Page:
According to Racepoint Global President Peter Prodromou, that agency’s growth is attributable “to our successful integration of technology to understand buyer profiles and our ability to use that information to create campaign content that reflects those preferences.”
Prodromou said Racepoint Global integrates technology into its campaigns that helps the agency better understand buyer profiles. Creating this campaign content, Prodromou said, has allowed the company to grow its core client base and win over mega brands like Huawei.
“We are seen as more nimble and tied in, by intelligence, to the customers of our customers,” said Prodromou. “We are seen as able to credibly drive their growth goals which, in turn, drives our growth goals.”
This article is featured in O'Dwyer's May '16 PR Firm Rankings Magazine
Integration is the order of the day for the Boston-based agency. Prodromou said Racepoint Global views the tech PR industry’s ability to evolve by continuing to align integration into the fabric of every kind of product and service imaginable.
Prodromou presents this example: “Technology will be the essence of cars, but we won’t think of it as technology, but as a car. But because it is tech-centered, those of us who understand and can effectively execute tech PR campaigns will be able to win as well as oversee work with auto companies. Same thing applies to any product line, from energy to food, technology will be the driving element.”
W2O sees growth in digital health
When it comes to tech PR’s many different specialties, San Francisco’s W2O Group found the agency grew most in the digital health arena.
W2O came out on O’Dwyer’s technology PR rankings list at number-five, bringing in $18.8 million in tech-related revenue in 2015, compared to $16.1 million in 2014.
“Serving this market requires expertise at the intersection of technology and healthcare, where our team has unparalleled experience and networks,” said Rob Cronin, Practice Leader of Technology at W2O. “We also continued to grow our work with leading enterprise technology brands, both organically and via new accounts.”
Cronin believes that what sets the tech agency apart from others is its expertise in two key capabilities: audience-based analytics and integrated communications campaigns (be it focused on products, companies or issues). Having the ability to understand how influence works and the ability to plan, strategize and execute integrated communications campaigns based on those audience-based analytics is key.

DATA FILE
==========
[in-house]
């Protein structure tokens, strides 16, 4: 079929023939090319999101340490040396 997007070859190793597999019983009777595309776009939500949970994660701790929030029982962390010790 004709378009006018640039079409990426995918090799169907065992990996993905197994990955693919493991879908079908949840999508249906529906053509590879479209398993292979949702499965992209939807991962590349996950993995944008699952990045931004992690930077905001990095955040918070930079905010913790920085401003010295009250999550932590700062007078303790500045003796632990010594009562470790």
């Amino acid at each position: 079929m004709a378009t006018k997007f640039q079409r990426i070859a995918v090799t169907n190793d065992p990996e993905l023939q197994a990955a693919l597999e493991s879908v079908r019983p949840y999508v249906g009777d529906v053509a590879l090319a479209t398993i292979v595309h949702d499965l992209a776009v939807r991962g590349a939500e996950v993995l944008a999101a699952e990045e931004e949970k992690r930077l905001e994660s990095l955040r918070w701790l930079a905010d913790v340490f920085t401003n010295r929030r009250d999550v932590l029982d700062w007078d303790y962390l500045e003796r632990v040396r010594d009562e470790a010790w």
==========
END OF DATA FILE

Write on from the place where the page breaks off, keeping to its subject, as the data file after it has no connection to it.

“Audience-based analytics, in particular, is where we lead the industry,” said Cronin. “Nobody else is able to analyze the behaviors of target audiences in tech — be they CIOs, Millennials, IT analysts, press, developers, to name a few — with greater precision and insight than W2O. This provides marketers and communications clients with an unfair advantage versus their competitors,” he said.
Tech media is a growing industry, Cronin said, and he believes relationships with tech media matter more now than ever.
“That is good news for tech firms that pride themselves on media relations,” Cronin said.
ICR reflects on mercurial market
Tech companies spent 2015 facing “volatile, unpredictable markets,” said Bo Park, Managing Director and Head of ICR’s Technology, Media and Telecommunications Corporate Communications industry groups. This means versatile campaigns must consistently accompany market uncertainty.
Although some companies ultimately didn’t go public and this triggered a slowdown in IPO activity, Park said the market environment helped tech companies realize the value in effectively and consistently communicating their business model and value proposition. Most took this approach rather than linger in the disparity between how Wall Street would value them and how they valued themselves.
“Tech PR firms better understood the importance of telling their corporate story early and often, and being well-positioned to enter a new chapter of growth or transitional period,” said Park. “The growth we experienced at ICR is the result of our leadership in creating and executing programs that accomplish just that, with our firm having spent many years serving as trusted advisors and helping companies build critical reputational equity and communicate like the companies they wish to become in the future.”
Going forward, ICR believes the tech industry has begun to understand that having a buttoned-up communications program that consistently connects with all stakeholders and tells an aligned company story — regardless of growth stage or cycle —can only prove beneficial and efficient in the face of whatever the future may hold.
“Tech PR will likely need to evolve in parallel, no longer implementing one-size-fits-most programs based on where a company stands today and its near-term business objectives,” said Park. “ICR will be focusing on crafting forward-thinking, versatile strategies that communicate value to the right audiences and uniquely accommodate changing times, changing media and long-term goals.”